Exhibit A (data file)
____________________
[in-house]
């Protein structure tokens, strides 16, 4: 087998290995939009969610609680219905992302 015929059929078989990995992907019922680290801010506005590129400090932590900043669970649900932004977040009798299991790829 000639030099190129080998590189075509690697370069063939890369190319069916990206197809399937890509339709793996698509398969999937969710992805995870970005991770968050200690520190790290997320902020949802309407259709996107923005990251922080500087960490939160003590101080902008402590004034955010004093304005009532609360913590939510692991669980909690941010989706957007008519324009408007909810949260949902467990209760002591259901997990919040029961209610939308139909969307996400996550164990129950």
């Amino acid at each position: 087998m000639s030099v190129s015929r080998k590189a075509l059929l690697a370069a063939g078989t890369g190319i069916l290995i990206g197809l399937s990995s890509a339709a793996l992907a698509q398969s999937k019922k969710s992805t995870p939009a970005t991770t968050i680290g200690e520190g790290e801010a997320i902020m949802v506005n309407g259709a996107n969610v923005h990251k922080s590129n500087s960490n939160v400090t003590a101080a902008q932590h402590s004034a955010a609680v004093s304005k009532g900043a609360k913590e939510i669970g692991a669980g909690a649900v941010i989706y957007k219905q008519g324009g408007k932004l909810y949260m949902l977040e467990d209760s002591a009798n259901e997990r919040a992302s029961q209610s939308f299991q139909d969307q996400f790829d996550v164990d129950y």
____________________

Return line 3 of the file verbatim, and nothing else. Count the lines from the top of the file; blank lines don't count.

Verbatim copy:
């Amino acid at each position: 087998m000639s030099v190129s015929r080998k590189a075509l059929l690697a370069a063939g078989t890369g190319i069916l290995i990206g197809l399937s990995s890509a339709a793996l992907a698509q398969s999937k019922k969710s992805t995870p939009a970005t991770t968050i680290g200690e520190g790290e801010a997320i902020m949802v506005n309407g259709a996107n969610v923005h990251k922080s590129n500087s960490n939160v400090t003590a101080a902008q932590h402590s004034a955010a609680v004093s304005k009532g900043a609360k913590e939510i669970g692991a669980g909690a649900v941010i989706y957007k219905q008519g324009g408007k932004l909810y949260m949902l977040e467990d209760s002591a009798n259901e997990r919040a992302s029961q209610s939308f299991q139909d969307q996400f790829d996550v164990d129950y």